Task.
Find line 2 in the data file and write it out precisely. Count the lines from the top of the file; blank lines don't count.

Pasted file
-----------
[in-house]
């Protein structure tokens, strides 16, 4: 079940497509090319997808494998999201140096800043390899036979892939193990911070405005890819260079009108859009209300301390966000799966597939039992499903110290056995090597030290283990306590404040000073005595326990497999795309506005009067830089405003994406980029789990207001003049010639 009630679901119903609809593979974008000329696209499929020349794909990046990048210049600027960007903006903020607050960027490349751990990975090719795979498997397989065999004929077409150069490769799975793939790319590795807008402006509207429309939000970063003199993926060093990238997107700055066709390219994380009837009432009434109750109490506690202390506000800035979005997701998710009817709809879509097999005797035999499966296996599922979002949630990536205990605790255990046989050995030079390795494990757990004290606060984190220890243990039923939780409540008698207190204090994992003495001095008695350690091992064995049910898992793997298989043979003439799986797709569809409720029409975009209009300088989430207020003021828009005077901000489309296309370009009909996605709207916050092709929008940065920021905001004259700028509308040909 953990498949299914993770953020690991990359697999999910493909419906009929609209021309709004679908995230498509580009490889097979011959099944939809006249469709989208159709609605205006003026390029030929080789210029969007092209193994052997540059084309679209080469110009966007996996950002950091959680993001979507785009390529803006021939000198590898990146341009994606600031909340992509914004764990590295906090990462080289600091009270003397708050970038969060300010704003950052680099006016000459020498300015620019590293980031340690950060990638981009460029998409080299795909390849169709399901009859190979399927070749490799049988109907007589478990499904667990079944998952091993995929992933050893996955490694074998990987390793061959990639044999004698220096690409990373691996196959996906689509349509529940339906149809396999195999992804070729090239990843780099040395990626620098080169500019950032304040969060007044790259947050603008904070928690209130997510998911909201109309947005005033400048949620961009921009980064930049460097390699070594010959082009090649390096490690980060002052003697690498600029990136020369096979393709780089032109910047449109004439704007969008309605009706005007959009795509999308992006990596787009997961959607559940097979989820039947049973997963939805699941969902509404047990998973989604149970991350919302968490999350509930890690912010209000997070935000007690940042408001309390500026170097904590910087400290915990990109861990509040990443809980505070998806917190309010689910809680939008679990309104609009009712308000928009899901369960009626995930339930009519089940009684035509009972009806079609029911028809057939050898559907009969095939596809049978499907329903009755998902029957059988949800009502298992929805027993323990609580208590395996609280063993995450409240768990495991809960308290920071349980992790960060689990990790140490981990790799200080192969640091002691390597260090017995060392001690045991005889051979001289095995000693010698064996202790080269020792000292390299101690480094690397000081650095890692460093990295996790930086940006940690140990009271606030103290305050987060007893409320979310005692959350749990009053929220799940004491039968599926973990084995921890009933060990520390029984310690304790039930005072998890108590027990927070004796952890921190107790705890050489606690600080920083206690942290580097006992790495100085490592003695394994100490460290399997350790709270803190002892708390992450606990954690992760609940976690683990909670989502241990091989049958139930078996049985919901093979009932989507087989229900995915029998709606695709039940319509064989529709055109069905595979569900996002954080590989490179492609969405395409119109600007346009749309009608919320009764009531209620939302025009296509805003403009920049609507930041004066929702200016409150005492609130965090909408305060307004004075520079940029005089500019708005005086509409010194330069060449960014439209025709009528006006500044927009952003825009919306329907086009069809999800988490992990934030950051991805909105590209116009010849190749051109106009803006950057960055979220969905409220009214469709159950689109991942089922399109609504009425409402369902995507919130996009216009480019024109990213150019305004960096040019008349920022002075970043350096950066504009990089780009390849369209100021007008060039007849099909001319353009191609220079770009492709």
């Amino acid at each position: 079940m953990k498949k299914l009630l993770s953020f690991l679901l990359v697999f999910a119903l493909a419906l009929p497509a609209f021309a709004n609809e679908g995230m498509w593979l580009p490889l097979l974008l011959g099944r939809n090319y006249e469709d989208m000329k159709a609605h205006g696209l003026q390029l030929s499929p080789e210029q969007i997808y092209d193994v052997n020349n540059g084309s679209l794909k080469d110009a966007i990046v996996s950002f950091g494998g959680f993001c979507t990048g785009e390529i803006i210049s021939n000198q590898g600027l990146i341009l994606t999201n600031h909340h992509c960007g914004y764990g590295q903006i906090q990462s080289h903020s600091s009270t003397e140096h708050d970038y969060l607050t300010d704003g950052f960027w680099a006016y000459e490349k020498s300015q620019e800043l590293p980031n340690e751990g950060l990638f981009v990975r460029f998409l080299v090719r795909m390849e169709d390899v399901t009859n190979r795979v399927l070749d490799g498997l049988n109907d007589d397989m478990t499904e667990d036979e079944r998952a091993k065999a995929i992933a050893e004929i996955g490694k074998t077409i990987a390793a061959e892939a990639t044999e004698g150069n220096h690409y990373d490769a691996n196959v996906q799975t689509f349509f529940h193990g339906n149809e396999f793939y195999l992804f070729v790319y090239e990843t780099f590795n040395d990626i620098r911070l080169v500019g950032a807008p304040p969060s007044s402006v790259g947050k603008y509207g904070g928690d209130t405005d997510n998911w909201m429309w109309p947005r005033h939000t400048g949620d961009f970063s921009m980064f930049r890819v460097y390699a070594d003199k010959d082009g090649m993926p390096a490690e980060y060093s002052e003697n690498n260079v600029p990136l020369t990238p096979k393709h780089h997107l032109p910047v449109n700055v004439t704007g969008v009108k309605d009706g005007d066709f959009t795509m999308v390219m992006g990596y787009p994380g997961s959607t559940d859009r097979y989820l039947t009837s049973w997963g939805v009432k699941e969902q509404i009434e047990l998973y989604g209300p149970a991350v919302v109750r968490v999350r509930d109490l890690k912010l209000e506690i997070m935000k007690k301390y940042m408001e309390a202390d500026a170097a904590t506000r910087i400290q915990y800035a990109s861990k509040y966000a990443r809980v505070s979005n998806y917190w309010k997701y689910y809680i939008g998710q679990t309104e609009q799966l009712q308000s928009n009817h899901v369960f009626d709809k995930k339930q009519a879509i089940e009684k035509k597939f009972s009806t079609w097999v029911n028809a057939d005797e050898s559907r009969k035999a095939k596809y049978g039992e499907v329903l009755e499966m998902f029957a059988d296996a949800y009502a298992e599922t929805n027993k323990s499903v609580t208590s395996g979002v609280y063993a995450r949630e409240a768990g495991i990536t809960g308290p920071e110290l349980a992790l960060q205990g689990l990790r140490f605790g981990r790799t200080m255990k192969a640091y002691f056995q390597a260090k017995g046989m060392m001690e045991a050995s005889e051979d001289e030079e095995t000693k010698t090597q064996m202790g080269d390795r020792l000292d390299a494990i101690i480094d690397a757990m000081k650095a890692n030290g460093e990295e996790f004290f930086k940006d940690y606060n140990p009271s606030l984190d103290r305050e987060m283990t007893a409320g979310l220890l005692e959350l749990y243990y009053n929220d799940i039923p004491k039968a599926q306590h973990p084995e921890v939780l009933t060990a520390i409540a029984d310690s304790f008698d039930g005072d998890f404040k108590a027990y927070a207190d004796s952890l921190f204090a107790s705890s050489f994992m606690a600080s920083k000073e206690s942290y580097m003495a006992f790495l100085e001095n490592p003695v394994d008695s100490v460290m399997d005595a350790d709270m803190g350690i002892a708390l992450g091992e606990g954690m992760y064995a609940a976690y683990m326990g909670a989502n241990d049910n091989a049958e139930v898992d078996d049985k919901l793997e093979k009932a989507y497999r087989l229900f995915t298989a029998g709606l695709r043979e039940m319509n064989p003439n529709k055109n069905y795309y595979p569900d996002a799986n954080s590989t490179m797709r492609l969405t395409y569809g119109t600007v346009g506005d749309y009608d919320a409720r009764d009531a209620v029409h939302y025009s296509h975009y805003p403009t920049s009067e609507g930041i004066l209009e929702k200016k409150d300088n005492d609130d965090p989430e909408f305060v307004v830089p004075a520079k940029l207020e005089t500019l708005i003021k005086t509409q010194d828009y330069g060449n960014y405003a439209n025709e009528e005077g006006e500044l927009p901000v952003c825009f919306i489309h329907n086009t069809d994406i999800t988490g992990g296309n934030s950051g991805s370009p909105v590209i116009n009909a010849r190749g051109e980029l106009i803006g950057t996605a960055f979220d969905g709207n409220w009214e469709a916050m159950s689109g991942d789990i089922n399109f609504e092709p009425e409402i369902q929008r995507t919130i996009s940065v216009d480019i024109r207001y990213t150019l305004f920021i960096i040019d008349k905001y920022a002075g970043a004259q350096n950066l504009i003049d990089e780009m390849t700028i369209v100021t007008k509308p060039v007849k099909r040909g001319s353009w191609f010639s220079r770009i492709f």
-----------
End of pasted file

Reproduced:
């Protein structure tokens, strides 16, 4: 079940497509090319997808494998999201140096800043390899036979892939193990911070405005890819260079009108859009209300301390966000799966597939039992499903110290056995090597030290283990306590404040000073005595326990497999795309506005009067830089405003994406980029789990207001003049010639 009630679901119903609809593979974008000329696209499929020349794909990046990048210049600027960007903006903020607050960027490349751990990975090719795979498997397989065999004929077409150069490769799975793939790319590795807008402006509207429309939000970063003199993926060093990238997107700055066709390219994380009837009432009434109750109490506690202390506000800035979005997701998710009817709809879509097999005797035999499966296996599922979002949630990536205990605790255990046989050995030079390795494990757990004290606060984190220890243990039923939780409540008698207190204090994992003495001095008695350690091992064995049910898992793997298989043979003439799986797709569809409720029409975009209009300088989430207020003021828009005077901000489309296309370009009909996605709207916050092709929008940065920021905001004259700028509308040909 953990498949299914993770953020690991990359697999999910493909419906009929609209021309709004679908995230498509580009490889097979011959099944939809006249469709989208159709609605205006003026390029030929080789210029969007092209193994052997540059084309679209080469110009966007996996950002950091959680993001979507785009390529803006021939000198590898990146341009994606600031909340992509914004764990590295906090990462080289600091009270003397708050970038969060300010704003950052680099006016000459020498300015620019590293980031340690950060990638981009460029998409080299795909390849169709399901009859190979399927070749490799049988109907007589478990499904667990079944998952091993995929992933050893996955490694074998990987390793061959990639044999004698220096690409990373691996196959996906689509349509529940339906149809396999195999992804070729090239990843780099040395990626620098080169500019950032304040969060007044790259947050603008904070928690209130997510998911909201109309947005005033400048949620961009921009980064930049460097390699070594010959082009090649390096490690980060002052003697690498600029990136020369096979393709780089032109910047449109004439704007969008309605009706005007959009795509999308992006990596787009997961959607559940097979989820039947049973997963939805699941969902509404047990998973989604149970991350919302968490999350509930890690912010209000997070935000007690940042408001309390500026170097904590910087400290915990990109861990509040990443809980505070998806917190309010689910809680939008679990309104609009009712308000928009899901369960009626995930339930009519089940009684035509009972009806079609029911028809057939050898559907009969095939596809049978499907329903009755998902029957059988949800009502298992929805027993323990609580208590395996609280063993995450409240768990495991809960308290920071349980992790960060689990990790140490981990790799200080192969640091002691390597260090017995060392001690045991005889051979001289095995000693010698064996202790080269020792000292390299101690480094690397000081650095890692460093990295996790930086940006940690140990009271606030103290305050987060007893409320979310005692959350749990009053929220799940004491039968599926973990084995921890009933060990520390029984310690304790039930005072998890108590027990927070004796952890921190107790705890050489606690600080920083206690942290580097006992790495100085490592003695394994100490460290399997350790709270803190002892708390992450606990954690992760609940976690683990909670989502241990091989049958139930078996049985919901093979009932989507087989229900995915029998709606695709039940319509064989529709055109069905595979569900996002954080590989490179492609969405395409119109600007346009749309009608919320009764009531209620939302025009296509805003403009920049609507930041004066929702200016409150005492609130965090909408305060307004004075520079940029005089500019708005005086509409010194330069060449960014439209025709009528006006500044927009952003825009919306329907086009069809999800988490992990934030950051991805909105590209116009010849190749051109106009803006950057960055979220969905409220009214469709159950689109991942089922399109609504009425409402369902995507919130996009216009480019024109990213150019305004960096040019008349920022002075970043350096950066504009990089780009390849369209100021007008060039007849099909001319353009191609220079770009492709």